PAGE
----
I'd rather just write the three charities checks.

    The A380 will fail. The airports will invest billions in infrastructure or won't put in a penny.

  7. Dom

    Oh, I thought the first Airbus seats were being auctioned.

    I'm sure someone would have wanted a 35 year old seat from an A300 in their living room...

    As for the 787 - in what way is it innovative? It's another ETOPS, made with more advanced materials.

  8. J


    And seeing the title of the article I thought someone was auctioning the seats from the Airbus that fell in Brazil last week... which was kinda weird, because I don't think there was much left from the fire to begin with, let alone seats.

  9. Roger Moore

    Too many fellow passengers

    "In fact as a passenger the only real benefit you will realise and enjoy on both airplanes is the lower cabin air pressure, that can be translated into less body stress."

    I think you mean higher cabin pressure. Also there is one benefit of flying in the 787 which you will realise: you will not have 800+ fellow passengers. How long will it take to board? How long will you have to wait for your bags? How long will it take to clear immigration when 800+ of you arrive at once? I'd take an A320/330/340 over a Boeing any day but not the A380.

  10. Anonymous Coward
    Anonymous Coward


    When we flew short haul last month Boeing out and Airbus back, my wife and I noticed a significant difference in seat ergonomics. On the Boeing breastfeeding our son was straightforward (as much as it can be on a plane!), but the Airbus armrests and windows were all in far worse positions, making it significantly harder. Of course the delays didn't help either. Perhaps Airbus can address this for the A380 by including a baby friendly section.

  11. Anonymous Coward
    Anonymous Coward

    Too many passengers

    The ability of the A380 to carry 800+ passengers is great, until they start dropping out of the sky. An accident involving one of these aircraft would likely cause more casualties than the Tenerife disaster - in 1 fell swoop.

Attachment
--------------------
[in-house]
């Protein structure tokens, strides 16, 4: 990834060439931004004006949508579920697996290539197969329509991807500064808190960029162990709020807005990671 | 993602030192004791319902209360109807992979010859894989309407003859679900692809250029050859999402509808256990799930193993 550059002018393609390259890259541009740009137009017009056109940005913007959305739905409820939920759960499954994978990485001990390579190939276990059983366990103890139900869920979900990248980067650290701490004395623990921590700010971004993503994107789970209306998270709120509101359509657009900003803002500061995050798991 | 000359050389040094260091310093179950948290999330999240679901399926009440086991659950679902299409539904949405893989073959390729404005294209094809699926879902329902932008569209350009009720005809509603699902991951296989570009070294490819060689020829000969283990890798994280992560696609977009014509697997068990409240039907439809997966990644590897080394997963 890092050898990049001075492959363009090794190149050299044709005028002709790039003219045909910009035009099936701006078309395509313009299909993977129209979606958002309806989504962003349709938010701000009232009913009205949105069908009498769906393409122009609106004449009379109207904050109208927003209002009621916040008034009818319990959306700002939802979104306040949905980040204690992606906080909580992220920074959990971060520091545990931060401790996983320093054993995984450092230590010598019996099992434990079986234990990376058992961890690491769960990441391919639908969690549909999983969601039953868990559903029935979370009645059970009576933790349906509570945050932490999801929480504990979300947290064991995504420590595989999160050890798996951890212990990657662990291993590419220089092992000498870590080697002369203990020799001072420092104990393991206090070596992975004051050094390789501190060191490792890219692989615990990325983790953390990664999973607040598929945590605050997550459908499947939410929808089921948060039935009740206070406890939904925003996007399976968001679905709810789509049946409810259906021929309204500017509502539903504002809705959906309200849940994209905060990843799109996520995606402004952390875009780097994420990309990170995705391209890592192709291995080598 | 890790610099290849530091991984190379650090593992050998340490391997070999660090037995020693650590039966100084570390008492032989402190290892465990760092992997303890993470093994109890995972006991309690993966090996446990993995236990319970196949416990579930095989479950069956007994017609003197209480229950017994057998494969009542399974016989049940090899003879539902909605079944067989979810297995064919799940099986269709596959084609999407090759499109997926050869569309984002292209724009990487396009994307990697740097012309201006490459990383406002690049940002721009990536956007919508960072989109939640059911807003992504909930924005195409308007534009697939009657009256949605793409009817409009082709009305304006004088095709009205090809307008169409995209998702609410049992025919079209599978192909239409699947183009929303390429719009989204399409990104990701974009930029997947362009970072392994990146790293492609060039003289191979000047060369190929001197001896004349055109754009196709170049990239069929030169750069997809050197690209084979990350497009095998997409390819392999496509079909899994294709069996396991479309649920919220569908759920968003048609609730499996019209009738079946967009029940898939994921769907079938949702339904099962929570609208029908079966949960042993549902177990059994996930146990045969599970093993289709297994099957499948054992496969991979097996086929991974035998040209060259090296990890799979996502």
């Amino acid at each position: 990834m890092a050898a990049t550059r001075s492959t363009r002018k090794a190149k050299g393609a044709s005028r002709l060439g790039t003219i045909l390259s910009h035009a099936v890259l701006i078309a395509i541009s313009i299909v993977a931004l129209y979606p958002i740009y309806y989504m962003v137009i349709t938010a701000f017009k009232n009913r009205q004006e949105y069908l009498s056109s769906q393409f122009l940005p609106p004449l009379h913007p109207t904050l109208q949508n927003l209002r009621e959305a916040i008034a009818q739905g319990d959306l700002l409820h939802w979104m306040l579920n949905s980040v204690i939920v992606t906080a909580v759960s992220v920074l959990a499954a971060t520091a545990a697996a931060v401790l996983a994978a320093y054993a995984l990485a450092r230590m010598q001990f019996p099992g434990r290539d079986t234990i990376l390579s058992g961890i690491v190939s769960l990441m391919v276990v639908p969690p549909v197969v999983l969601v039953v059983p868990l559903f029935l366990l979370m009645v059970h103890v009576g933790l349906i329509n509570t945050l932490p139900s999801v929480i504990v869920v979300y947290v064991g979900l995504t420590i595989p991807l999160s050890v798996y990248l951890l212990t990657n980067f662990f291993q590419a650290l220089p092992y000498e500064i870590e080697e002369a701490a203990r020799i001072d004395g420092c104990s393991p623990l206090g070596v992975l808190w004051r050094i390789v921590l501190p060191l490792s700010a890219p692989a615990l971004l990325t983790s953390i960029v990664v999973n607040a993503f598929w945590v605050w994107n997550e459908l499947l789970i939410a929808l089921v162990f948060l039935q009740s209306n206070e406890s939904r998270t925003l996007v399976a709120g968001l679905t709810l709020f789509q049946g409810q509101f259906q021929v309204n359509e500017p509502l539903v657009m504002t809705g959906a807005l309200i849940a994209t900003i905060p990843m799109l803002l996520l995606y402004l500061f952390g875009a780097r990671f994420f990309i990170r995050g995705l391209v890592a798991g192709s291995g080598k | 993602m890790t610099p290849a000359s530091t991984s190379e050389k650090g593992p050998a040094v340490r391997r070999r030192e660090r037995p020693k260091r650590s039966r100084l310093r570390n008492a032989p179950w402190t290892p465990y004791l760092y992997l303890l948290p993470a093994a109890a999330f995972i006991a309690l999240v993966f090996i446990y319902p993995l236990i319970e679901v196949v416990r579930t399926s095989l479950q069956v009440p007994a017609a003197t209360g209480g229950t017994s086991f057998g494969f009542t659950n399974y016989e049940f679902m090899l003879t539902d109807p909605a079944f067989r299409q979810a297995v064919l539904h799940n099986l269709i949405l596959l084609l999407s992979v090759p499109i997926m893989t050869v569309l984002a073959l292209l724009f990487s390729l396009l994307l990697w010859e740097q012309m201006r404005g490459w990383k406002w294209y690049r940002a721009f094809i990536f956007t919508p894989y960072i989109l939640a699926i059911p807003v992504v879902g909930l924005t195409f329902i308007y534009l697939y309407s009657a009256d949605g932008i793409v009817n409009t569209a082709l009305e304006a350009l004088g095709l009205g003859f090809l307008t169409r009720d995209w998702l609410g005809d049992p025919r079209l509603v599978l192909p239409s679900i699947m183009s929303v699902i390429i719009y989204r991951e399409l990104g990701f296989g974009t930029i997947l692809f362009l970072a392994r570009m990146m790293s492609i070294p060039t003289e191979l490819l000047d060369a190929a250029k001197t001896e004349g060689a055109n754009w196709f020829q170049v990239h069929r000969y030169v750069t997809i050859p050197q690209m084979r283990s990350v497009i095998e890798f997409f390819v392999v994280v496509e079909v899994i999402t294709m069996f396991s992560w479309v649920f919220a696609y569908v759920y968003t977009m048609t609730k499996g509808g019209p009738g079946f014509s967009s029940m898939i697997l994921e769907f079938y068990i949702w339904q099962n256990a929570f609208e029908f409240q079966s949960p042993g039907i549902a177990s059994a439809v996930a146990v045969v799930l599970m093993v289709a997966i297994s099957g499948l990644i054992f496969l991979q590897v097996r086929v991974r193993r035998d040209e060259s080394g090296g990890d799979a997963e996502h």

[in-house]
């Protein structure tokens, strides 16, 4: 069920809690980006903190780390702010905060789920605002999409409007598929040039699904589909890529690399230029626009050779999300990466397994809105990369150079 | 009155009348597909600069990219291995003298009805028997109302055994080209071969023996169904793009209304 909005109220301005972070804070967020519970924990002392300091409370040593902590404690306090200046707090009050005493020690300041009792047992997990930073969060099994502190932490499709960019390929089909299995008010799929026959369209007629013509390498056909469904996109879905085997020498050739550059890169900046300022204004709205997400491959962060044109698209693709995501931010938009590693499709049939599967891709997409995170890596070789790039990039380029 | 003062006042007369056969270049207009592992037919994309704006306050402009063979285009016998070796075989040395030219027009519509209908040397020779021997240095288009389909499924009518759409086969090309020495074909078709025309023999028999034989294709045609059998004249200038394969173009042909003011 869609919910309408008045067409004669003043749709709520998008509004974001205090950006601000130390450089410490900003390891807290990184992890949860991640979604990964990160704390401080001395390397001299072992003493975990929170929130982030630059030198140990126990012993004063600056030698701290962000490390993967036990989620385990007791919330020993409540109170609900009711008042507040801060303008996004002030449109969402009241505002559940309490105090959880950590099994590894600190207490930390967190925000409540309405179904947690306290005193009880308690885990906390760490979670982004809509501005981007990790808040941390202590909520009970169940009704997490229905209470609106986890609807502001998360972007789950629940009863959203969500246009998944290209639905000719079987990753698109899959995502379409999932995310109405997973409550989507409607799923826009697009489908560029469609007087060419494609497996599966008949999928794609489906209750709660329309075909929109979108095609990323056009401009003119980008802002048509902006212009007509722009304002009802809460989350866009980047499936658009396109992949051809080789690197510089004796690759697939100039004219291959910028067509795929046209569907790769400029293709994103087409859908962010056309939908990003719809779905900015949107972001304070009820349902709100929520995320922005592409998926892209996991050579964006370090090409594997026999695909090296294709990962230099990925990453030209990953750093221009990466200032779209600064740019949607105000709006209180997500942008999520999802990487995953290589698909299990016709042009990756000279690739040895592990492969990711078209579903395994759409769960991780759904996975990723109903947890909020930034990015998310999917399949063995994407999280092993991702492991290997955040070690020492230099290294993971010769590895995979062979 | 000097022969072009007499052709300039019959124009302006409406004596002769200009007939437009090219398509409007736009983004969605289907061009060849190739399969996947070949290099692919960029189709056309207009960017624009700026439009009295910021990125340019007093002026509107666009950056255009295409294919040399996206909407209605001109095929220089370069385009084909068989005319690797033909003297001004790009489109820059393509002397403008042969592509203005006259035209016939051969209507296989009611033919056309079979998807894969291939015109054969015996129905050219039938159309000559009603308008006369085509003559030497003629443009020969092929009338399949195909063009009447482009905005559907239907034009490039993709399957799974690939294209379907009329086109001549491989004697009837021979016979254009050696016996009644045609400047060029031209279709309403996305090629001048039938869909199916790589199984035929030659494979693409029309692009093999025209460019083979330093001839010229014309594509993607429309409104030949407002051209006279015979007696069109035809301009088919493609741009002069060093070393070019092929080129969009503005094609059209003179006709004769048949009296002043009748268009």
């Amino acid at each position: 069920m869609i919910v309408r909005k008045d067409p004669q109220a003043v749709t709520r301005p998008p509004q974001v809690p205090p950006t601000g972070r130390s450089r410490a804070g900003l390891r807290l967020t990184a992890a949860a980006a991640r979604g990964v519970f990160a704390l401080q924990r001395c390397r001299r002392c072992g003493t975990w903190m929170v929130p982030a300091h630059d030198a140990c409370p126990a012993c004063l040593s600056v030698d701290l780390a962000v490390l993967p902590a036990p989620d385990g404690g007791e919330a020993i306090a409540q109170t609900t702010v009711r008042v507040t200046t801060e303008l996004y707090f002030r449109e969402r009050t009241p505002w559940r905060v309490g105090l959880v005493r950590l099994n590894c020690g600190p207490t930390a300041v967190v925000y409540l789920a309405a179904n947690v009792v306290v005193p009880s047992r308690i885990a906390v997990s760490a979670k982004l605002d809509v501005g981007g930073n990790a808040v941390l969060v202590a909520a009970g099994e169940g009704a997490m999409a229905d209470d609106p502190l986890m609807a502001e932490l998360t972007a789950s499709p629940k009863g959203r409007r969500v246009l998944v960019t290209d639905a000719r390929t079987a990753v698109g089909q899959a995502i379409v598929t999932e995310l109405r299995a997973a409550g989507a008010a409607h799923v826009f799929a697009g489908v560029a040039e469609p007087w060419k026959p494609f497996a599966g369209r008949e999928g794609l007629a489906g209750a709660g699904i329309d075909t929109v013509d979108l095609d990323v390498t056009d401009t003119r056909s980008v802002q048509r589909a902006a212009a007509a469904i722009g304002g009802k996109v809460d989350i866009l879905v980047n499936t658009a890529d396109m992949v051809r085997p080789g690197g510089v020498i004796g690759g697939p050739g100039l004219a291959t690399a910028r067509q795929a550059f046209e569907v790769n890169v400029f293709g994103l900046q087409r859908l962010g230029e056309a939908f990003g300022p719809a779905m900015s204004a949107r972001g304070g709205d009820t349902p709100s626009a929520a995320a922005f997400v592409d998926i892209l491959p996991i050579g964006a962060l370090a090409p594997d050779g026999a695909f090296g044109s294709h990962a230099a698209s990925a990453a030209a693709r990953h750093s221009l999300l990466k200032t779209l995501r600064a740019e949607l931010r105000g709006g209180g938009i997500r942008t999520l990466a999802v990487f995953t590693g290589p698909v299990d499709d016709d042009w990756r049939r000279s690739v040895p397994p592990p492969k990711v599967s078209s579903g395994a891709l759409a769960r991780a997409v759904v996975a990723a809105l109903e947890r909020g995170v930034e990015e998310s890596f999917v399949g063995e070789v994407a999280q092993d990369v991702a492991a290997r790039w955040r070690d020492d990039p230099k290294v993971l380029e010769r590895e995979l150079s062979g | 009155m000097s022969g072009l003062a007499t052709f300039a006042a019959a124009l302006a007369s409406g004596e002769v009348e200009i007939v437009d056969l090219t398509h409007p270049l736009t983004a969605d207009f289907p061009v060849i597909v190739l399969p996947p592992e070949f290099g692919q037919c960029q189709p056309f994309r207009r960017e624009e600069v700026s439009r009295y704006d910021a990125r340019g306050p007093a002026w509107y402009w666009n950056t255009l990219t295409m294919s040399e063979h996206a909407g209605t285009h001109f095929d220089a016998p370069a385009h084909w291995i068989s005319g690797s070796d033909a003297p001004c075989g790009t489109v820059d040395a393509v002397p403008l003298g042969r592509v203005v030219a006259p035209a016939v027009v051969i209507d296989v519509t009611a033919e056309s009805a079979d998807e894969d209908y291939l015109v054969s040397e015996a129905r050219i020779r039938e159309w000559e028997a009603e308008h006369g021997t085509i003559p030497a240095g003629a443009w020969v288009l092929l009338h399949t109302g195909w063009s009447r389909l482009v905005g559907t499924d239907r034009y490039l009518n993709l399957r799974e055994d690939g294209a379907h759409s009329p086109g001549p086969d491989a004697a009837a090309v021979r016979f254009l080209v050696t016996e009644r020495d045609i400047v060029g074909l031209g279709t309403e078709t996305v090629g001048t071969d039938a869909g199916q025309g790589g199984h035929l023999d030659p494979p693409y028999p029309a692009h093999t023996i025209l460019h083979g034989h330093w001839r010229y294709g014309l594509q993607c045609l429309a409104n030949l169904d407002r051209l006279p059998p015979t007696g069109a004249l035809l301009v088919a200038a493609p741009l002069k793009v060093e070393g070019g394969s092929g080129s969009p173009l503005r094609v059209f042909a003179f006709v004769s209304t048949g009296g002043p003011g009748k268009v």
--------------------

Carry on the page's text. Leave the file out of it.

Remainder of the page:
12. Anonymous Coward
    Anonymous Coward

    Call me Elmer

    I've never been accused of spreading FUD before. I guess I can check that one off my list.

    I'm sure there's plenty of excellent engineering that went into the A380, but when you come down to it, it's just a big plane. Antonov builds 'em bigger, not that I'd want to go on a very long flight on one.

    The 787 doesn't just have reduced emissions via new engines, it has greater fuel economy due to being the first carbon fiber airliner, plus a focus on economy throughout the design process. So for me, it's clear which plane which plane is a great achievement in traditional aircraft design and which one is defining the new direction for future design. That's the difference between engineering and innovation.

    I also remain skeptical that there's enough of a market for ginormous people movers for the A380 program to be very successful. The efficiencies realized by the economy of scale might not actually fit the travel needs of real human beings that much. The 747 doesn't really sell that well anymore for just this reason.